Really, though, so much was lost. Our leaders, locally and nationally, seemed to say the right things, and it was nice seeing political differences set aside. Still, there was no escaping that we had been attacked on our soil.

My flight to New Orleans was of course canceled, and that was fine, as I really didn’t feel like going anywhere. Many, though, were urging people to get out and do things--to help where you can, to spend money and contribute to the economy and get things rolling again, anything other than wallow in pity. Sure enough, about 12 days after the attack, I did feel the urge to get out. I went to see my father in Pennsylvania. From there, I continued on a miniature version of a great road trip I had taken 10 years earlier.

I drove to the Midwest to see some baseball games. Proudly displaying a flag in my rear window, I went to ballgames in Cincinnati, Chicago and Milwaukee. My New York plates caused many people to blow their horn, wave and offer other signs of support. I don’t think I’ll ever forget the site of sending some kids into a frenzy as I honked, obliging their request as they draped a flag over an overpass. Nor will I soon forget the driver in Chicago racing through highway traffic to catch up to me, blowing his horn until I looked over, and then bowing his head as he tapped his chest. The White Sox played the Yankees in this game, and I wasn’t particularly cheerful or boastful, but not a single negative vibe was felt from anyone even though I wore Yankee gear.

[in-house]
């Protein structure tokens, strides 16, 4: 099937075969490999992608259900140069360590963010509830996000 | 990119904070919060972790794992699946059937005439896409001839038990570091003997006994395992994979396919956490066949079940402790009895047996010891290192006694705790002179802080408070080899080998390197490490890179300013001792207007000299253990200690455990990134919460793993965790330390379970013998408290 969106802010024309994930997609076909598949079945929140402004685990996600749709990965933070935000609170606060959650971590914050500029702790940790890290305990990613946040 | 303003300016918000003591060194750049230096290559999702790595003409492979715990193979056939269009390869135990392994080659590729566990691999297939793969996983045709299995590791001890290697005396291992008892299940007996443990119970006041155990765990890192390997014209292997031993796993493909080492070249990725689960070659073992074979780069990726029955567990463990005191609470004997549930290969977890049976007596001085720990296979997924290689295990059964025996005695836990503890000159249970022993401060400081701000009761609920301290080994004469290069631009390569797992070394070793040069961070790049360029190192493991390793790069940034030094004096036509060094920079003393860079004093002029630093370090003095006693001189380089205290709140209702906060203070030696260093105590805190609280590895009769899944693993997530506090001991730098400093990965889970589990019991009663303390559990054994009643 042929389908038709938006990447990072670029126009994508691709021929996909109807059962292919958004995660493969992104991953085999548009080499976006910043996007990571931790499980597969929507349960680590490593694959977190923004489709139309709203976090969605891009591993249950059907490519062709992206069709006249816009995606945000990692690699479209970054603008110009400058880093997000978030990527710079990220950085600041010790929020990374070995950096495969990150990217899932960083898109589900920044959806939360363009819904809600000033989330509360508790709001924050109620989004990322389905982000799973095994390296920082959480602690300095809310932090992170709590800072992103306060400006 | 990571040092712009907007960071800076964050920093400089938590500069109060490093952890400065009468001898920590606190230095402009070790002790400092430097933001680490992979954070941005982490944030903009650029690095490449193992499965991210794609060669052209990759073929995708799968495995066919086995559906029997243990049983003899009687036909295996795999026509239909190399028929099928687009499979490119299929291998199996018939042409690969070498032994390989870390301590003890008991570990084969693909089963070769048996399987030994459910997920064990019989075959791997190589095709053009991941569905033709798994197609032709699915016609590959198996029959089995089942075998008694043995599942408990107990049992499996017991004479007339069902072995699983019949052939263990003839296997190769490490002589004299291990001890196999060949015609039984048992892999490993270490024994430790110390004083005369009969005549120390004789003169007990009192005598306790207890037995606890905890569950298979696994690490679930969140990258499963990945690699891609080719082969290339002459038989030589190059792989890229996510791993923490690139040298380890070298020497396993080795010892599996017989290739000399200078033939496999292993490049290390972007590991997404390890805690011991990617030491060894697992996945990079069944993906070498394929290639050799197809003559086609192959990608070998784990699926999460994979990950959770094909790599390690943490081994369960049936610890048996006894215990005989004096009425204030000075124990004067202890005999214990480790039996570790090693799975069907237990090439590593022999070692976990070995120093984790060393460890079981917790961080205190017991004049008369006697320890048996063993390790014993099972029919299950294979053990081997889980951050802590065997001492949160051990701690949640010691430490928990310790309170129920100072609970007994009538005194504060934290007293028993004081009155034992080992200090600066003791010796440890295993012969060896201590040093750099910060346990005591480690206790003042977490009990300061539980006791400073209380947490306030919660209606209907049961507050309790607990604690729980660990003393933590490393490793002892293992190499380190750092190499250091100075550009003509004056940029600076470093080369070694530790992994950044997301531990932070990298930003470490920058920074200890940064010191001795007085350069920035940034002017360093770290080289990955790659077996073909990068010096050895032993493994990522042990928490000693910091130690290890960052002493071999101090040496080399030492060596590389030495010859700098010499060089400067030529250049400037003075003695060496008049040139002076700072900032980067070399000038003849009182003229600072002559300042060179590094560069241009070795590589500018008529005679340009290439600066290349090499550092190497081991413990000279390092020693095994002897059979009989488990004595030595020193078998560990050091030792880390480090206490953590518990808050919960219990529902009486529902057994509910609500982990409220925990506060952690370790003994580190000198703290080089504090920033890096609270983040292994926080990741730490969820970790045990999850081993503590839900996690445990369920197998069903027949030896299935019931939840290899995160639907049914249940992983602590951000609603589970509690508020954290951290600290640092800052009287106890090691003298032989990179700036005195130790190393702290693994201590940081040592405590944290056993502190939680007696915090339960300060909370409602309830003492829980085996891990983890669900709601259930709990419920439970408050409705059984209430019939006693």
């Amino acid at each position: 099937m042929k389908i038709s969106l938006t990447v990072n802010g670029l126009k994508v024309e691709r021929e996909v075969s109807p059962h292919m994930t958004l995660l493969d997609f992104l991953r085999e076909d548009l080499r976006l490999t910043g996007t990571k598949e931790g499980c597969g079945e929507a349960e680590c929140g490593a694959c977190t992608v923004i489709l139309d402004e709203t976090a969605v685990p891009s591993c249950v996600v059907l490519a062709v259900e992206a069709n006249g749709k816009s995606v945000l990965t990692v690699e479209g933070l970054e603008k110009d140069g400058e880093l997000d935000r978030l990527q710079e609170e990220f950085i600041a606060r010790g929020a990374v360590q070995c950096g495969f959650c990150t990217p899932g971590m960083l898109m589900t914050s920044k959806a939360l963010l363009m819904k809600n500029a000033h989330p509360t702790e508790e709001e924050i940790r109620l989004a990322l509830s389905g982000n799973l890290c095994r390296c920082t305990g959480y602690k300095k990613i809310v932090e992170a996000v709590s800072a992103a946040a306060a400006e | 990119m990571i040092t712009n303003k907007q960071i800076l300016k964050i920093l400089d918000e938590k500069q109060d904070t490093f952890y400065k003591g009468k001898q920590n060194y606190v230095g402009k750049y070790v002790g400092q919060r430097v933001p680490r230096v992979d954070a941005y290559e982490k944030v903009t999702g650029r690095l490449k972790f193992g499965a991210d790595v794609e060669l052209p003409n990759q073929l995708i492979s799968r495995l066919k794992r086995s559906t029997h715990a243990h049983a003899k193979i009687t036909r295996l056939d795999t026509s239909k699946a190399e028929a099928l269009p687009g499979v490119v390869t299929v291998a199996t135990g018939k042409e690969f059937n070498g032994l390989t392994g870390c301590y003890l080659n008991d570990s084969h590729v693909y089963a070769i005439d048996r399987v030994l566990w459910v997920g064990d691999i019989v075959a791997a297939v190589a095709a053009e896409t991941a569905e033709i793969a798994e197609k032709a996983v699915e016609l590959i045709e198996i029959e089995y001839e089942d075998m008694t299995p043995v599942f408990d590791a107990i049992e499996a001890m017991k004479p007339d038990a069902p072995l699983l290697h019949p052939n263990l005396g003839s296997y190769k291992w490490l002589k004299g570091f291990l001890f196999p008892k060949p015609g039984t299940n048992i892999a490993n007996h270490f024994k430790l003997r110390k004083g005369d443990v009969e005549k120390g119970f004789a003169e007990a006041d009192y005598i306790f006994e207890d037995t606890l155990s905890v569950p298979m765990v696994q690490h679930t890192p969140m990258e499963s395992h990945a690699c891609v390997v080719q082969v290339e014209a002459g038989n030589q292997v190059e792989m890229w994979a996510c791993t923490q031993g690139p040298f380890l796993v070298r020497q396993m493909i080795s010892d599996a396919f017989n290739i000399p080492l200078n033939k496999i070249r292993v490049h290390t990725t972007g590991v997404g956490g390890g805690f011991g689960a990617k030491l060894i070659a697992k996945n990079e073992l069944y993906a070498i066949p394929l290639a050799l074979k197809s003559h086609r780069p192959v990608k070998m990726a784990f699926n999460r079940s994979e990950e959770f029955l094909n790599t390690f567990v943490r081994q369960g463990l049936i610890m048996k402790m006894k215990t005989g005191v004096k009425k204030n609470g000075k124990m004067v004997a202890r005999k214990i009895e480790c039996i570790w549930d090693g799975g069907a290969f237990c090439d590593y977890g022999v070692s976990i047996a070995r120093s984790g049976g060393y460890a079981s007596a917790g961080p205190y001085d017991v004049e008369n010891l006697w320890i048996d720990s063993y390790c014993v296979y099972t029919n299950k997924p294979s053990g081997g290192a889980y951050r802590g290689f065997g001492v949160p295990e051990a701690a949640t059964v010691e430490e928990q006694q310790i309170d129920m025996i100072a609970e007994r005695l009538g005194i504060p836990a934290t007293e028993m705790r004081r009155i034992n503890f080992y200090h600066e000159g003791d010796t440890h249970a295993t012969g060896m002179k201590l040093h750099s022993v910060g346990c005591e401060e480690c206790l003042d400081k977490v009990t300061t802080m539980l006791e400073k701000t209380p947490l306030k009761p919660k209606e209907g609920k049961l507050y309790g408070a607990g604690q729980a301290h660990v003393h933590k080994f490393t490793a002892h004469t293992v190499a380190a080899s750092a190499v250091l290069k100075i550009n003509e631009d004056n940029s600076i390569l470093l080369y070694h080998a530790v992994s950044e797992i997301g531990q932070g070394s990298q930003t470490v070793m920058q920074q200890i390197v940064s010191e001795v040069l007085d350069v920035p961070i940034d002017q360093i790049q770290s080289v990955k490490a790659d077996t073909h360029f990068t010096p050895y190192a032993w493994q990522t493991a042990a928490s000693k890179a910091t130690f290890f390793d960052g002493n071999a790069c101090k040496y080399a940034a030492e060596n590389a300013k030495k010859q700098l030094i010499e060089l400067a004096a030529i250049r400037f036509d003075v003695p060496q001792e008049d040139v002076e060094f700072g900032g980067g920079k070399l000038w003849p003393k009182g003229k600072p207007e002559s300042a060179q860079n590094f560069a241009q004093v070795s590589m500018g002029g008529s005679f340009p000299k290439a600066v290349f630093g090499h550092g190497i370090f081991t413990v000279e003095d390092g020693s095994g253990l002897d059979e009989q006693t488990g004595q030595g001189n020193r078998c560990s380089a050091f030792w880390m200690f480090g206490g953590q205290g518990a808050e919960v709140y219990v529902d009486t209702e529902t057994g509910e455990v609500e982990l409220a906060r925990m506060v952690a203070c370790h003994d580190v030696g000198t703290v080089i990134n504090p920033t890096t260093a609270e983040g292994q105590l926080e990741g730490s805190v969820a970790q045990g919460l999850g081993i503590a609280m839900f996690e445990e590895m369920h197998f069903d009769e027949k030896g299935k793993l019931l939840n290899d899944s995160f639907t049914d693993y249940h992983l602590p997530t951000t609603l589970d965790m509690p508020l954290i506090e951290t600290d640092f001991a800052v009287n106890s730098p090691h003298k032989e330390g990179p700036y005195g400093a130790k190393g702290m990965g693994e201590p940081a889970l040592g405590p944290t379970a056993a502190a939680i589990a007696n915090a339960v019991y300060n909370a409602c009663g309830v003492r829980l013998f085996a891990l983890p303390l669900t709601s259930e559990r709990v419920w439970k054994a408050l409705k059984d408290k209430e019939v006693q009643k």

When I drove west in 1991, part of my route led me on Route I-64 across southern Illinois. On this trip, I was heading south on I-57, which basically bisects the state top to bottom. As I came up to the interchange where these two interstates crossed, I remember looking up at the I-64 overpass and realizing that I must have driven across it 10 years earlier—I had been in this exact rather remote and unfamiliar area before? I can’t explain why, but in a big way, it struck me right there how much everything had changed…

Reminders are everywhere. I will never forget.